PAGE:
chapter
Dance: Concert Dance in America
Pages 4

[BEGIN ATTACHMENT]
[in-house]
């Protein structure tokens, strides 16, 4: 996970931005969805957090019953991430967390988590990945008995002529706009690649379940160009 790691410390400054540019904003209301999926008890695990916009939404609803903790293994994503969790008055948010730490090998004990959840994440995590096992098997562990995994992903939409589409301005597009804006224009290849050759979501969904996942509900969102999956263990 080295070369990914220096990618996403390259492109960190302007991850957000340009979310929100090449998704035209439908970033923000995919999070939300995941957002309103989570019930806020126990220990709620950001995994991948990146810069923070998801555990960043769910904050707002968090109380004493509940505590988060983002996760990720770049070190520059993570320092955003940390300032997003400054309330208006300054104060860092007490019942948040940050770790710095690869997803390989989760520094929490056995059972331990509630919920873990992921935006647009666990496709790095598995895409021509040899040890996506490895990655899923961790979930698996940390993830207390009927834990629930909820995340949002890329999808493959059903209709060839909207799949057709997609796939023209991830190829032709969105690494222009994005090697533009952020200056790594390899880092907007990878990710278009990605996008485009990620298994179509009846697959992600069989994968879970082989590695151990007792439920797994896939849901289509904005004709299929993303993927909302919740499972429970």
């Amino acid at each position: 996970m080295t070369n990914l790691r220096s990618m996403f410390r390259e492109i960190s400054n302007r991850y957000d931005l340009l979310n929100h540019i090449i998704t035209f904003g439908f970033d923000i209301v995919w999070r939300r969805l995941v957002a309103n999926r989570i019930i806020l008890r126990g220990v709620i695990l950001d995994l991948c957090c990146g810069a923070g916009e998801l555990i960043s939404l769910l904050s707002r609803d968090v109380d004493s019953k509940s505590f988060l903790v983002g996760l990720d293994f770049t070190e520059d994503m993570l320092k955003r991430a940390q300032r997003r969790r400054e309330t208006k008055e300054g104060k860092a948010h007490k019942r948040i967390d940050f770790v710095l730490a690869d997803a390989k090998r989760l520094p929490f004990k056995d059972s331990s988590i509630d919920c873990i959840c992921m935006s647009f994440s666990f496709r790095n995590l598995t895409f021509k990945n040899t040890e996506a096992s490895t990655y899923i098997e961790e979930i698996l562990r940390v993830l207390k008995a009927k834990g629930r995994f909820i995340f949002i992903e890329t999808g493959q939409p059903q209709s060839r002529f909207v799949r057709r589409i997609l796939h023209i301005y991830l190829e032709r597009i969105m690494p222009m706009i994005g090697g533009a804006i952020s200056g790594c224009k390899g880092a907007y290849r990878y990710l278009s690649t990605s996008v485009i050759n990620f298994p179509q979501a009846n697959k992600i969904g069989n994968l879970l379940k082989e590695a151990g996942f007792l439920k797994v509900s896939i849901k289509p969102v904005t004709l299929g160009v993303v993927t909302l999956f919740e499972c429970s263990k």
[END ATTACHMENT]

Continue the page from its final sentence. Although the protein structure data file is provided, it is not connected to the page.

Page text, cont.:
The critic Clive Barnes noted in 1974 that many of the twentieth century’s great male dancers and choreographers have been homosexual or bisexual. “Why then,” he asked, “is the dance world so coy and mealy-mouthed about dealing with the subject on stage?” On the other hand, for fellow critic Marcia Siegel even the veiled discussion was loud enough when she proclaimed the same year that “so much dance these days is primarily a homosexual pitch.” Any discussion concerning the (re)presenta-tion of homosexuality on the concert dance stage is inextricably linked to one’s definition of dance. If dance is physical poetry, it is then an art of metaphor and abstraction. Isadora Duncan embraced this theory that dance evokes rather than states: “If I could write it, I wouldn’t have to dance it.” Nevertheless, even in this poetic realm, to what extent does the gay choreographer or gay dancer’s own sexuality manifest itself is his work? Russian ballet dancer Mikhail Baryshnikov contends that dancers are not blank slates, that “all the experiences” of the dancer’s life, “all the images that his body has accumulated, these come up as colors in the dancing, giving it sparkle and complexity. They come out through the eyes, through the pores.” A further complication of dance analysis is that audience members can “see” homoerotic content where it was neither constructed nor implied. Despite this analytic quagmire, it is still possible to celebrate the accomplishments of queer dancers, choreographers, and impresarios who have shaped dance in America.